Michigan House Republicans
Rep. Alexander: State takeover of local zoning continues radical Democrat agenda
RELEASE|October 11, 2023

State Rep. Greg Alexander, of Carsonville, today reaffirmed his support for local control when zoning key projects, as Democrats push ahead with radical energy mandates that will have wide-ranging impacts for rural communities and residents. 

The House Energy, Communications and Technology Committee on Wednesday held a hearing on House Bills 5120-23, which were introduced just yesterday. The legislation would give the unelected Michigan Public Service Commission the authority to permit large solar and wind construction, diminishing local input and the roles of local elected officials.

“Many times, we look to government to solve our problems when it’s the government that is causing them in the first place with impractical mandates and costly subsidies,” Alexander said. “These bills use bureaucracy to bully our communities, and that’s not the right approach. If the state is this hyper-focused on this type of energy push, it should lead by example and put renewable projects on state property and not force it onto communities, residents and agricultural lands.”

The plans are part of larger efforts by Gov. Gretchen Whitmer and legislative Democrats to install arbitrary carbon-free electricity standards throughout Michigan. This would involve prematurely shutting down current power plants and shifting to less reliable energy like wind and solar. House Bills 4759-4761 would force Michigan electric companies to use entirely carbon-free power sources by 2035.

“The proposed standard is unattainable and it will raise costs and questions about reliability,” Alexander said. “People across Michigan have voiced opposition to these efforts and, in many cases, local boards and commissions have denied construction plans for projects after listening to concerns from people they represent. Voters in numerous areas have also soundly rejected ballot proposals that would place these types of projects and ultimately give locals less of a say.”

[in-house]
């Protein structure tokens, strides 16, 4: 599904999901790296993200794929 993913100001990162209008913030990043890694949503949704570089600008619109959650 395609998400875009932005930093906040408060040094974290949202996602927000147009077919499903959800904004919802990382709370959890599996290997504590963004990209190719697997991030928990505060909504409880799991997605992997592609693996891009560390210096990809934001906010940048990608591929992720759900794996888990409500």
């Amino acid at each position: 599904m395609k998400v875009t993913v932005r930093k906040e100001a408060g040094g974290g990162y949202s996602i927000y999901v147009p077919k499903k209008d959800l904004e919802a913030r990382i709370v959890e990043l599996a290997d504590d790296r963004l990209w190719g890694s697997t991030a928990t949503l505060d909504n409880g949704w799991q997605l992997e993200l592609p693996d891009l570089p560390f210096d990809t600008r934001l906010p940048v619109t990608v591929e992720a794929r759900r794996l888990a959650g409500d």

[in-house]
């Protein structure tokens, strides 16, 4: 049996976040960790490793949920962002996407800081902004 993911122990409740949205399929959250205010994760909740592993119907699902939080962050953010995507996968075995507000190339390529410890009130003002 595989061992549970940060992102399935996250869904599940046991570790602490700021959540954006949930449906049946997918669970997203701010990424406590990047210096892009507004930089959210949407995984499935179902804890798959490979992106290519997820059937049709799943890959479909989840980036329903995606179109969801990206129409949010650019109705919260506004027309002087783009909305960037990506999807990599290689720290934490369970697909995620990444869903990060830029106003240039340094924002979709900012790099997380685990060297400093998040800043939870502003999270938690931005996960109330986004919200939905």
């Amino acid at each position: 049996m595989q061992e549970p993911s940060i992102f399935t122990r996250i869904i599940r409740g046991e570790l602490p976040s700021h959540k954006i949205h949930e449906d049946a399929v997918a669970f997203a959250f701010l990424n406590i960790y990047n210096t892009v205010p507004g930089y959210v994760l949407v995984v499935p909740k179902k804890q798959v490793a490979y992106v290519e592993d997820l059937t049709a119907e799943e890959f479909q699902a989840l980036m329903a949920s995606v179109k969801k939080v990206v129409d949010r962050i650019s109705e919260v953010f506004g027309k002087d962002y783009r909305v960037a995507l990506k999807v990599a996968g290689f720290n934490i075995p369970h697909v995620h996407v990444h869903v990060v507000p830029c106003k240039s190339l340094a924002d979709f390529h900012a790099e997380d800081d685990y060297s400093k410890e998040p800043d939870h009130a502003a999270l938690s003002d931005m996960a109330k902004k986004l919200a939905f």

Alexander pointed to the need for a more targeted, practical approach for siting, instead of wide-scale land overhauls to fit a radical agenda. While serving as the Utility and Community Development Director for the city of Croswell, Alexander oversaw a project that turned an old lagoon that was not being used into a solar farm.

While serving as Drain Commissioner in Sanilac County for 12 years prior to serving in the Legislature, Alexander said he dealt with lawsuits stemming from wind and solar projects, as well as permitting and right-of-way issues.

“This is a huge issue in communities across our area,” Alexander said. “To take away input from these communities and have a three-member board of governor appointees calling the shots is utterly ridiculous. These bills constitute a huge upheaval for rural communities and the ramifications will be significant.”

HBs 5120-23 remain under consideration in the House Energy, Communications and Technology Committee.

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